One of the most common pitfalls in event organisation I see day-to-day is proper communications about the event to their potential attendees.
Recently, a country rodeo had been putting up posters around town about their event and even had the local newspaper write an article on it with the basics such as location, date, and time. These types of promotions are fantastic, however, not many people read physical newspapers nor take notice or remember posters in shop windows anymore.
The rodeo was held, and afterwards I spoke to one of the organizers who stated that "not many people turned up". I explained that when I was sending information to them I found it hard as they didn't have a Facebook page, Twitter Account, event email address or even a contact number.
Another example of bad planning is a recent Anzac Day dawn service that was held in a local town. There had been a lot of confusion regarding the start time of the dawn service and a lot of people who turned up for what they thought was the start of the ceremony, arrived just in time to see it finish. This lead to backlash on social media and the local RSL branch apologized. It seemed that the organizers were not 100% savvy with social media and communicated different times to newspapers, event websites and local community groups. This could have been easily avoided if they had one person handling event time promotion, created a media release with the details on it, advertised the times on their social media and checked their event's details on third party websites.
Remember the Who, What, When, Where and How.
1. Make Social Media Work For You
If you haven't got your social media accounts already, do it now. You want AT LEAST a Facebook and Twitter account. Depending on your event or business, you may also think about an Instagram and LinkedIn accounts. Post interesting things about your event, behind the scenes photos and special things which will make your event memorable. Think about a #HASHTAG for your event so people who attend can tweet, post and tag to be apart of it. Be prepared to get messages, and comments on your posts. Answer them as soon as possible.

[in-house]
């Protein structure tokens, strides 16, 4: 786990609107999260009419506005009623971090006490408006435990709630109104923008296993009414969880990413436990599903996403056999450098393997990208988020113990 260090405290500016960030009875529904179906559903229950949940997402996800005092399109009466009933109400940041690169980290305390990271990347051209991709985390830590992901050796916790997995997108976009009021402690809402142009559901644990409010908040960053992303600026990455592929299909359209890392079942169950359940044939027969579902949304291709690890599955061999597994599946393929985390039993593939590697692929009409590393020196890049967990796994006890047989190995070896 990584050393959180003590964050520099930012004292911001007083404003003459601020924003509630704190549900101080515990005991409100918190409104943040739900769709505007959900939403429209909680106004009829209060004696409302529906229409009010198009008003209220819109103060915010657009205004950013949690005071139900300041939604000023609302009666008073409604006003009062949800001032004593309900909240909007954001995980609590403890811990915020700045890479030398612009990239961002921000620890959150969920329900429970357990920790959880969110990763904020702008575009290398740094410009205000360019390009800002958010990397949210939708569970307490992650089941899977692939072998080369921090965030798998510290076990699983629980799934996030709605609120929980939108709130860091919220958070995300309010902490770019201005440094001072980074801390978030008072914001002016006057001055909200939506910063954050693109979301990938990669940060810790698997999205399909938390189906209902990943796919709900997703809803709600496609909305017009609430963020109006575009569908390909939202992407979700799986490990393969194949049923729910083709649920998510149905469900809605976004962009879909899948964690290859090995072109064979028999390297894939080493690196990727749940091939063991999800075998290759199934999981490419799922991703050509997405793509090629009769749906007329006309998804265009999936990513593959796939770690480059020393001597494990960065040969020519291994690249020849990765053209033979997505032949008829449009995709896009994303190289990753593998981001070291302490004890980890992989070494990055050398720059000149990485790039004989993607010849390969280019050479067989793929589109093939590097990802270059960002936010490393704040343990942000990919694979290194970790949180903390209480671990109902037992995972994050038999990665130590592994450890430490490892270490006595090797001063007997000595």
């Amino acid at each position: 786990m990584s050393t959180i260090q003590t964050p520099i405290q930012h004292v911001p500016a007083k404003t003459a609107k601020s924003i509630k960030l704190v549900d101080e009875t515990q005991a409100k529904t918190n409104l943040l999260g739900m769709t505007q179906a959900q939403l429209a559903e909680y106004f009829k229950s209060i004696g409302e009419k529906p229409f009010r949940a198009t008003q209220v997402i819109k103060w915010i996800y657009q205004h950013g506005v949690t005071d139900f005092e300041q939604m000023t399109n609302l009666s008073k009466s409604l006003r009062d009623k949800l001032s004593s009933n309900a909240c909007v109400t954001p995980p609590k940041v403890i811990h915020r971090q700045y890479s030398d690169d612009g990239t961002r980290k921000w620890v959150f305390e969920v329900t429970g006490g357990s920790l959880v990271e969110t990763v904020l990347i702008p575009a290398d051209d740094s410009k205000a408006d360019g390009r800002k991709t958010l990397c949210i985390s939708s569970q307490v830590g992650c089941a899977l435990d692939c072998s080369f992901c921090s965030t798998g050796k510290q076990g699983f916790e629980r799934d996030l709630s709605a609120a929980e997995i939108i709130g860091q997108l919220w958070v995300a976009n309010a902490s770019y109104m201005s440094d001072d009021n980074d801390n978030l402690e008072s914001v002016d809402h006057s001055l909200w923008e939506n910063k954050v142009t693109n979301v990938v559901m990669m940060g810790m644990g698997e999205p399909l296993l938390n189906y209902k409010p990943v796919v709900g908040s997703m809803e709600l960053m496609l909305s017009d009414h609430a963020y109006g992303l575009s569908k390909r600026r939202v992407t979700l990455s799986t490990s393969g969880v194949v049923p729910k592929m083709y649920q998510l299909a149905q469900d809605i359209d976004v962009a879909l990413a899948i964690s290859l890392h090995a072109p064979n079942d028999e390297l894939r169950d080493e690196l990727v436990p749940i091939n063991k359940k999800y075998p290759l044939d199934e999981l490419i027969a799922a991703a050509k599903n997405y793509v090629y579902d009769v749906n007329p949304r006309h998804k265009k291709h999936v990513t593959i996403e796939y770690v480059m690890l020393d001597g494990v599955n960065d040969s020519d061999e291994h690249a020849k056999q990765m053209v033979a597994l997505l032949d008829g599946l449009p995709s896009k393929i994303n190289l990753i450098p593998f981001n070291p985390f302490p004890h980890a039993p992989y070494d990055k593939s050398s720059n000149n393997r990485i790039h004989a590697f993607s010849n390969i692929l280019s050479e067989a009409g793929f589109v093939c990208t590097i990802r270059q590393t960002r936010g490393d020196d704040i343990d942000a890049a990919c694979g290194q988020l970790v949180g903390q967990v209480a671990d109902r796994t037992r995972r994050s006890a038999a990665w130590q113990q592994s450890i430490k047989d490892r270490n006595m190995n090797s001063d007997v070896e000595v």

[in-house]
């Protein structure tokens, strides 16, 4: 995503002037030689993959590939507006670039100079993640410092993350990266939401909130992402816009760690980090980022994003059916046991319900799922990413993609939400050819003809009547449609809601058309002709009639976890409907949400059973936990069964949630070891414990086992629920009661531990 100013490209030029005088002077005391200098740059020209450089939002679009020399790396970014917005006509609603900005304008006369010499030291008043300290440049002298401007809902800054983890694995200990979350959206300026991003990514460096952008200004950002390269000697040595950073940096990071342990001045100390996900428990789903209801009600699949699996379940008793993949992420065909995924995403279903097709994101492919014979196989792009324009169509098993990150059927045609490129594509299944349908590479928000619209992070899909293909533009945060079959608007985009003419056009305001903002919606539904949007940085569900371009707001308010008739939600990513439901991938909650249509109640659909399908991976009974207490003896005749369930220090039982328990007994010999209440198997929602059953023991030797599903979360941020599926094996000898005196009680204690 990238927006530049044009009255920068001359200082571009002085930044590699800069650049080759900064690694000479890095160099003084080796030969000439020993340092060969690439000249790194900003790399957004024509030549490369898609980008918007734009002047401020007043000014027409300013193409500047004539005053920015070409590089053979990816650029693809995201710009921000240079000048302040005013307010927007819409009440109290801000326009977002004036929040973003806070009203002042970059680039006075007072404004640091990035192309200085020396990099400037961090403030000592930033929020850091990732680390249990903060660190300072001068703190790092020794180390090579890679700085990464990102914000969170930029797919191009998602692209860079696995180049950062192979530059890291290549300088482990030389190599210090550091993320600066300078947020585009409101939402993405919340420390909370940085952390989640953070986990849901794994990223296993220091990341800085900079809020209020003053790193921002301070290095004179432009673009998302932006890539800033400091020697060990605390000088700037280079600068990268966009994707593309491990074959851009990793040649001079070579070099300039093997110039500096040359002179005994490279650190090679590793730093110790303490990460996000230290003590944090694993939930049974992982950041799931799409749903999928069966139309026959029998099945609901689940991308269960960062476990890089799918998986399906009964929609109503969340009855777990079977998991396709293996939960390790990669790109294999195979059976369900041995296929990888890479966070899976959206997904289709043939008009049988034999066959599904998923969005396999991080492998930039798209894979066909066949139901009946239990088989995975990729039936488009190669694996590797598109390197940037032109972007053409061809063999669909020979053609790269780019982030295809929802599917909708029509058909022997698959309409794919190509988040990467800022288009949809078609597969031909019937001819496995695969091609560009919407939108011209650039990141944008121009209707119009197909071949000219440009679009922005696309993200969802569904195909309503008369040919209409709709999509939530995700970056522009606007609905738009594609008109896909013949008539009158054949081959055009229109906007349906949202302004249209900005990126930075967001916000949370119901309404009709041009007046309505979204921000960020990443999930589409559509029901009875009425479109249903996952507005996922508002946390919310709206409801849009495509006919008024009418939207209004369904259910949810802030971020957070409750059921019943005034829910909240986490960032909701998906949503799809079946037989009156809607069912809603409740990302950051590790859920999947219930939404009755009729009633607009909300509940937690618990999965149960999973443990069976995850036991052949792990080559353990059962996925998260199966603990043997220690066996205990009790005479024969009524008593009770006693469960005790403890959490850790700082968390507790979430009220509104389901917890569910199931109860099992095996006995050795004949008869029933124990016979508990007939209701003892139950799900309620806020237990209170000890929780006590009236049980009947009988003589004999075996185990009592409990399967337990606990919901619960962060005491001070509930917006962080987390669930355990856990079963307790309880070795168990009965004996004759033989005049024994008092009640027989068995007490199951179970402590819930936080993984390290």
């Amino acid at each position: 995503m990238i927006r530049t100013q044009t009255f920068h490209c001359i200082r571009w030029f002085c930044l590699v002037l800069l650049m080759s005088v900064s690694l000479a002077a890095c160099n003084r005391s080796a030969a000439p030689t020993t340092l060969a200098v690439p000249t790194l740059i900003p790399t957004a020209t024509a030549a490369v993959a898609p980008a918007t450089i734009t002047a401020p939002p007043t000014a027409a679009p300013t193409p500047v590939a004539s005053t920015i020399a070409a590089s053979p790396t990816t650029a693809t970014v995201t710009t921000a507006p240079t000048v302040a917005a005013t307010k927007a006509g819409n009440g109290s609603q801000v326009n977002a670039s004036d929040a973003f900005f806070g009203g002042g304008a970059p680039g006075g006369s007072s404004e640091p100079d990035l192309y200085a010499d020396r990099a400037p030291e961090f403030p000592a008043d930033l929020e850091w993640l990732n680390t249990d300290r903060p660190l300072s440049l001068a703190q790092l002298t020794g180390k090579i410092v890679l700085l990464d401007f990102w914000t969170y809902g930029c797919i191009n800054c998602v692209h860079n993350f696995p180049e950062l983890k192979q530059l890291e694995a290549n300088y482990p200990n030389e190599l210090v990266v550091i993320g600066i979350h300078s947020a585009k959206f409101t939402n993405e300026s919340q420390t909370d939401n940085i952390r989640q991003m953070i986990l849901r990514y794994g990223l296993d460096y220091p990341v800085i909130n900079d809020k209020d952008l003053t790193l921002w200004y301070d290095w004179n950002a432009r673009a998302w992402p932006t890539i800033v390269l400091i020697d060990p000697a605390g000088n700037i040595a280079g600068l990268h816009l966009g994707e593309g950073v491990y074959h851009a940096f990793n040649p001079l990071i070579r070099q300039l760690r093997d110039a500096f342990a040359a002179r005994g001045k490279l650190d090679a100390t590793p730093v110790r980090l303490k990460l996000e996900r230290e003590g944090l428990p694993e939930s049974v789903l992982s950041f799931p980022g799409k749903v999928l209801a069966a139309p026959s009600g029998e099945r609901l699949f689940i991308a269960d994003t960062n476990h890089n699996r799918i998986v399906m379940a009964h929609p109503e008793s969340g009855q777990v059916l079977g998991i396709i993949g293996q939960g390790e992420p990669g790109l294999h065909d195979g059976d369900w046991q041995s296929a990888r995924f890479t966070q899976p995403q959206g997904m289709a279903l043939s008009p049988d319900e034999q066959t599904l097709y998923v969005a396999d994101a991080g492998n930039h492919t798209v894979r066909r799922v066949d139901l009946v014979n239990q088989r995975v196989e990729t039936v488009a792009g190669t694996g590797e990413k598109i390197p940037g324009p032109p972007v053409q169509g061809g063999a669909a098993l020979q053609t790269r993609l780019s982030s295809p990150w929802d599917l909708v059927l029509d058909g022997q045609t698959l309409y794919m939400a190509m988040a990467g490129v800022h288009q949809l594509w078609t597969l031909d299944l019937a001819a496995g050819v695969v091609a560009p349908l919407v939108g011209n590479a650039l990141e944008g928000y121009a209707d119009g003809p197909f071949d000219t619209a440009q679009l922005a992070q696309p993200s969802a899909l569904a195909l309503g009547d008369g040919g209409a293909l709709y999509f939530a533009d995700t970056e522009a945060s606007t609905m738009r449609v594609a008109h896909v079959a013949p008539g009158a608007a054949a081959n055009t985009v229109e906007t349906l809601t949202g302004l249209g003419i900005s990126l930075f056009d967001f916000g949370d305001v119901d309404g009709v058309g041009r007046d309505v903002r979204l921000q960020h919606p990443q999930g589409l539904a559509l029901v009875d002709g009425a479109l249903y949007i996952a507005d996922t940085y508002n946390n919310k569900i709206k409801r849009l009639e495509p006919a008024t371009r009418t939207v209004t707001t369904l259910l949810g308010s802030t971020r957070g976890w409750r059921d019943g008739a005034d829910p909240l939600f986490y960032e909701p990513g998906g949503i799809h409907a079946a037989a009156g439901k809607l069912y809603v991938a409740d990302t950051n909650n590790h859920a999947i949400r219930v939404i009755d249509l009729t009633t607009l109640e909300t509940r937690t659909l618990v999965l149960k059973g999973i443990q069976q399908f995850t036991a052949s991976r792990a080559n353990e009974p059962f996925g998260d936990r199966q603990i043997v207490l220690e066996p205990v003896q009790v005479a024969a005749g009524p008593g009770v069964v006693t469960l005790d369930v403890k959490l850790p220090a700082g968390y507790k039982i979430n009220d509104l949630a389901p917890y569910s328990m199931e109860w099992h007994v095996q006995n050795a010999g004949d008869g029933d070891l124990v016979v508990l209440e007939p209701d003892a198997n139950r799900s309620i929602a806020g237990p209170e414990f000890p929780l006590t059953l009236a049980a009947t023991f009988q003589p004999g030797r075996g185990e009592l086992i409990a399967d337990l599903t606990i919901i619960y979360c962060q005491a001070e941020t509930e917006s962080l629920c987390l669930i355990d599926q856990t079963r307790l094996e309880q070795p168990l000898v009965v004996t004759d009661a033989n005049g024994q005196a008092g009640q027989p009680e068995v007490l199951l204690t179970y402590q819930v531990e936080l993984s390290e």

2. Get Your Website Up To Date
Don't have one? Get one ASAP. Keep it up-to-date with your event details, links to your other social media pages. Photos from last years events (You booked Photonation last year and got your event photos for you website right?) come in handy to give your audience a feel of what your event is about.
3. Get a Poster
A poster tells a thousand words. It contains information about your event plus catchy photos, graphic design or images that tell the viewer what to expect at your event. You will be able to print these out and post them on shop windows, noticeboards and even save them as a JPEG and post them onto your social media and website!
Photonation tip: Nothing looks as sophisticated as collecting your previous event posters and displaying them side by side at your business!
4. Post your event in event directories.
Most towns have a Facebook Community Page. Post details of your event or an image of your poster in these groups on a regular basis. Post your event into www.guide2events.com.au Guide2Events is a free app which people can download and view what events are around them and the central west. Another outlet is VisitNSW which you can contact to list your event. Contact your local council, they usually have a event listing on their website. Even local radio, and tv stations have their own 'community notice board' which you can add your event for them to promote. Another two sites that are helpful are www.eventfinder.com.au and www.aroundyou.com.au
5. Have great images to promote all of this
Posting on social media, printing posters, adding events into event directories all need eye-catching images. This is where we come in. Remember, it's currently free to book us to your event. Take photos, and give you $50 complimentary code to use on your event gallery. You get great images to use and attract attendees to your next event and it makes you look cool and professional!